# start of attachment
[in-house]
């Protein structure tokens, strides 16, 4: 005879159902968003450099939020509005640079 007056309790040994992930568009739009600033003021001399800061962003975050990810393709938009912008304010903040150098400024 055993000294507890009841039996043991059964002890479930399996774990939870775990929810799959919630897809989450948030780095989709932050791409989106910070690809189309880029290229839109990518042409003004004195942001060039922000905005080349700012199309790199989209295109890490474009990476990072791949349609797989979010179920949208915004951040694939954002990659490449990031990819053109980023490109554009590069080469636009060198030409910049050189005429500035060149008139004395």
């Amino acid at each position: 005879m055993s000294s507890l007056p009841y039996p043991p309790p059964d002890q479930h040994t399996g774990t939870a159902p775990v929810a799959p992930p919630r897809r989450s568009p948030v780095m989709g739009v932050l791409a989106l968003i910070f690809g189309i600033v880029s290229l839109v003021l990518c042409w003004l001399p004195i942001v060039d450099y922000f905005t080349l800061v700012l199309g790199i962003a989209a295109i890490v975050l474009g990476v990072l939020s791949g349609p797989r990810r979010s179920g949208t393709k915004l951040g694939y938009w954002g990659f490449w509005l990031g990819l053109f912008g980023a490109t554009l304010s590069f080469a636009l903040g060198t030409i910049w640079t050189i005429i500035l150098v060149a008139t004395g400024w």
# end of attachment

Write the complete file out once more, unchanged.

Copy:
[in-house]
């Protein structure tokens, strides 16, 4: 005879159902968003450099939020509005640079 007056309790040994992930568009739009600033003021001399800061962003975050990810393709938009912008304010903040150098400024 055993000294507890009841039996043991059964002890479930399996774990939870775990929810799959919630897809989450948030780095989709932050791409989106910070690809189309880029290229839109990518042409003004004195942001060039922000905005080349700012199309790199989209295109890490474009990476990072791949349609797989979010179920949208915004951040694939954002990659490449990031990819053109980023490109554009590069080469636009060198030409910049050189005429500035060149008139004395």
């Amino acid at each position: 005879m055993s000294s507890l007056p009841y039996p043991p309790p059964d002890q479930h040994t399996g774990t939870a159902p775990v929810a799959p992930p919630r897809r989450s568009p948030v780095m989709g739009v932050l791409a989106l968003i910070f690809g189309i600033v880029s290229l839109v003021l990518c042409w003004l001399p004195i942001v060039d450099y922000f905005t080349l800061v700012l199309g790199i962003a989209a295109i890490v975050l474009g990476v990072l939020s791949g349609p797989r990810r979010s179920g949208t393709k915004l951040g694939y938009w954002g990659f490449w509005l990031g990819l053109f912008g980023a490109t554009l304010s590069f080469a636009l903040g060198t030409i910049w640079t050189i005429i500035l150098v060149a008139t004395g400024w």